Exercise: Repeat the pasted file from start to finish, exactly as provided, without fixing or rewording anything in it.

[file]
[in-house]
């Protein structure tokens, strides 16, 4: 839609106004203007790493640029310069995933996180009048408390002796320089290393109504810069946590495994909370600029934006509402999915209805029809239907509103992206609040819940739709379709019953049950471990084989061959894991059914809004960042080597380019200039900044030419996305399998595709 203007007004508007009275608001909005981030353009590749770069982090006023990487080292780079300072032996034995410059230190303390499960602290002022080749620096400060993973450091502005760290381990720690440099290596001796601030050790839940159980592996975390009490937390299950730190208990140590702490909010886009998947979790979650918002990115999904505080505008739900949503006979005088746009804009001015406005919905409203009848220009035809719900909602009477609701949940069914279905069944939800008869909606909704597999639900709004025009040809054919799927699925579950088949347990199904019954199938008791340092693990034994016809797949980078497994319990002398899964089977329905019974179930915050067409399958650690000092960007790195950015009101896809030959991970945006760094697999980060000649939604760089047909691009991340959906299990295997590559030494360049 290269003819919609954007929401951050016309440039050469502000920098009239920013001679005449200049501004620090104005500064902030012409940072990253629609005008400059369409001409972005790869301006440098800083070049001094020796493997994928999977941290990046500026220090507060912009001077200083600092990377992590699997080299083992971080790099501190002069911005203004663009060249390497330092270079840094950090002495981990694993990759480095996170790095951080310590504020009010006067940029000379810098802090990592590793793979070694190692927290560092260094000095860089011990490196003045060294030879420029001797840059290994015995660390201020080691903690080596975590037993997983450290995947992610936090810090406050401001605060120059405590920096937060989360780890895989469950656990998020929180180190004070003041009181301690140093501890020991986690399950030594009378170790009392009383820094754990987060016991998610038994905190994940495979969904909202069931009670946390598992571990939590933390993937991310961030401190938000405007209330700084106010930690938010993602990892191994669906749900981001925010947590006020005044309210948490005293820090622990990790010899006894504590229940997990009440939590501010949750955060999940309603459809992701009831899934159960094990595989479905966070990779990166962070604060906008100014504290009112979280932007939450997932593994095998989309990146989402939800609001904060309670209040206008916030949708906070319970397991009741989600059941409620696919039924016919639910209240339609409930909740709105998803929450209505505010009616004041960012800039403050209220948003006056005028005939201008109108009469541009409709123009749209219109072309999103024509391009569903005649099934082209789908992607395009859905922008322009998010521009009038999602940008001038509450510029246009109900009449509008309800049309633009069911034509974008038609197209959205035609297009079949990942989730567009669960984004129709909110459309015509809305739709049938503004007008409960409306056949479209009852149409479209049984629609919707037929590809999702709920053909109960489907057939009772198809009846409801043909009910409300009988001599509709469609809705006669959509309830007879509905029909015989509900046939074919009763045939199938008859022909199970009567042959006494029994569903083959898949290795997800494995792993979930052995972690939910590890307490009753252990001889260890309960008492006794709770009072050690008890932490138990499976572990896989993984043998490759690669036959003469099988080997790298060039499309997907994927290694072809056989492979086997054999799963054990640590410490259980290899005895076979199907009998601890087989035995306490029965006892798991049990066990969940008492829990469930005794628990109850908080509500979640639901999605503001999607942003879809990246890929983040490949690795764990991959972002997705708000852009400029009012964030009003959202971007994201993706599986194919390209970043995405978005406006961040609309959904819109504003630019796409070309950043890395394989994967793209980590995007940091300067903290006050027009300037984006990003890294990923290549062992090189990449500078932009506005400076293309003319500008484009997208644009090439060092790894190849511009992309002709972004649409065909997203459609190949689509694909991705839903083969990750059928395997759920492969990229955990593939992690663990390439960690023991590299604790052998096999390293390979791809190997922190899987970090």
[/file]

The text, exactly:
[in-house]
């Protein structure tokens, strides 16, 4: 839609106004203007790493640029310069995933996180009048408390002796320089290393109504810069946590495994909370600029934006509402999915209805029809239907509103992206609040819940739709379709019953049950471990084989061959894991059914809004960042080597380019200039900044030419996305399998595709 203007007004508007009275608001909005981030353009590749770069982090006023990487080292780079300072032996034995410059230190303390499960602290002022080749620096400060993973450091502005760290381990720690440099290596001796601030050790839940159980592996975390009490937390299950730190208990140590702490909010886009998947979790979650918002990115999904505080505008739900949503006979005088746009804009001015406005919905409203009848220009035809719900909602009477609701949940069914279905069944939800008869909606909704597999639900709004025009040809054919799927699925579950088949347990199904019954199938008791340092693990034994016809797949980078497994319990002398899964089977329905019974179930915050067409399958650690000092960007790195950015009101896809030959991970945006760094697999980060000649939604760089047909691009991340959906299990295997590559030494360049 290269003819919609954007929401951050016309440039050469502000920098009239920013001679005449200049501004620090104005500064902030012409940072990253629609005008400059369409001409972005790869301006440098800083070049001094020796493997994928999977941290990046500026220090507060912009001077200083600092990377992590699997080299083992971080790099501190002069911005203004663009060249390497330092270079840094950090002495981990694993990759480095996170790095951080310590504020009010006067940029000379810098802090990592590793793979070694190692927290560092260094000095860089011990490196003045060294030879420029001797840059290994015995660390201020080691903690080596975590037993997983450290995947992610936090810090406050401001605060120059405590920096937060989360780890895989469950656990998020929180180190004070003041009181301690140093501890020991986690399950030594009378170790009392009383820094754990987060016991998610038994905190994940495979969904909202069931009670946390598992571990939590933390993937991310961030401190938000405007209330700084106010930690938010993602990892191994669906749900981001925010947590006020005044309210948490005293820090622990990790010899006894504590229940997990009440939590501010949750955060999940309603459809992701009831899934159960094990595989479905966070990779990166962070604060906008100014504290009112979280932007939450997932593994095998989309990146989402939800609001904060309670209040206008916030949708906070319970397991009741989600059941409620696919039924016919639910209240339609409930909740709105998803929450209505505010009616004041960012800039403050209220948003006056005028005939201008109108009469541009409709123009749209219109072309999103024509391009569903005649099934082209789908992607395009859905922008322009998010521009009038999602940008001038509450510029246009109900009449509008309800049309633009069911034509974008038609197209959205035609297009079949990942989730567009669960984004129709909110459309015509809305739709049938503004007008409960409306056949479209009852149409479209049984629609919707037929590809999702709920053909109960489907057939009772198809009846409801043909009910409300009988001599509709469609809705006669959509309830007879509905029909015989509900046939074919009763045939199938008859022909199970009567042959006494029994569903083959898949290795997800494995792993979930052995972690939910590890307490009753252990001889260890309960008492006794709770009072050690008890932490138990499976572990896989993984043998490759690669036959003469099988080997790298060039499309997907994927290694072809056989492979086997054999799963054990640590410490259980290899005895076979199907009998601890087989035995306490029965006892798991049990066990969940008492829990469930005794628990109850908080509500979640639901999605503001999607942003879809990246890929983040490949690795764990991959972002997705708000852009400029009012964030009003959202971007994201993706599986194919390209970043995405978005406006961040609309959904819109504003630019796409070309950043890395394989994967793209980590995007940091300067903290006050027009300037984006990003890294990923290549062992090189990449500078932009506005400076293309003319500008484009997208644009090439060092790894190849511009992309002709972004649409065909997203459609190949689509694909991705839903083969990750059928395997759920492969990229955990593939992690663990390439960690023991590299604790052998096999390293390979791809190997922190899987970090």